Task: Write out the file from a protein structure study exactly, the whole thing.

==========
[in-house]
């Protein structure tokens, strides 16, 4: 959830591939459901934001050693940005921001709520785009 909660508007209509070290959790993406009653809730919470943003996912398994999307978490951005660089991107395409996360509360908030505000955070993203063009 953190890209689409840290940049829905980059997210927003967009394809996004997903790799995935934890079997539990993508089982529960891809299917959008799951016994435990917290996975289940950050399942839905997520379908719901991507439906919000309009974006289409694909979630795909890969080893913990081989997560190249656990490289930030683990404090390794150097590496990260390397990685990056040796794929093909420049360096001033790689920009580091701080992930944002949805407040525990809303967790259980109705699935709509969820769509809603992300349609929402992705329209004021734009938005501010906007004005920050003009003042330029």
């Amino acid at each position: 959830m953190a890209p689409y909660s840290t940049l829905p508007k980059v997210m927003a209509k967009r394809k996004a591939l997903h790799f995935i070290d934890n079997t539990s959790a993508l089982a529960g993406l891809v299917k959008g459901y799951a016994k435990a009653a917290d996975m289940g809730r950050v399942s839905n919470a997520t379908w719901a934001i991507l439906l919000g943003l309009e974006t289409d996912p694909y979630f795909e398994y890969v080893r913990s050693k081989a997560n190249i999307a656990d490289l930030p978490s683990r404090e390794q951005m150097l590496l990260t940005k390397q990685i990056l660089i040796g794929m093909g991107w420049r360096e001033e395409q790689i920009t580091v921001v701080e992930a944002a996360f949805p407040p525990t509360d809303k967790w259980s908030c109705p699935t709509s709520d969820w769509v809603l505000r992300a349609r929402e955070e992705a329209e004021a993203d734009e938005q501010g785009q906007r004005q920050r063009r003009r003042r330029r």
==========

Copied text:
[in-house]
């Protein structure tokens, strides 16, 4: 959830591939459901934001050693940005921001709520785009 909660508007209509070290959790993406009653809730919470943003996912398994999307978490951005660089991107395409996360509360908030505000955070993203063009 953190890209689409840290940049829905980059997210927003967009394809996004997903790799995935934890079997539990993508089982529960891809299917959008799951016994435990917290996975289940950050399942839905997520379908719901991507439906919000309009974006289409694909979630795909890969080893913990081989997560190249656990490289930030683990404090390794150097590496990260390397990685990056040796794929093909420049360096001033790689920009580091701080992930944002949805407040525990809303967790259980109705699935709509969820769509809603992300349609929402992705329209004021734009938005501010906007004005920050003009003042330029």
């Amino acid at each position: 959830m953190a890209p689409y909660s840290t940049l829905p508007k980059v997210m927003a209509k967009r394809k996004a591939l997903h790799f995935i070290d934890n079997t539990s959790a993508l089982a529960g993406l891809v299917k959008g459901y799951a016994k435990a009653a917290d996975m289940g809730r950050v399942s839905n919470a997520t379908w719901a934001i991507l439906l919000g943003l309009e974006t289409d996912p694909y979630f795909e398994y890969v080893r913990s050693k081989a997560n190249i999307a656990d490289l930030p978490s683990r404090e390794q951005m150097l590496l990260t940005k390397q990685i990056l660089i040796g794929m093909g991107w420049r360096e001033e395409q790689i920009t580091v921001v701080e992930a944002a996360f949805p407040p525990t509360d809303k967790w259980s908030c109705p699935t709509s709520d969820w769509v809603l505000r992300a349609r929402e955070e992705a329209e004021a993203d734009e938005q501010g785009q906007r004005q920050r063009r003009r003042r330029r």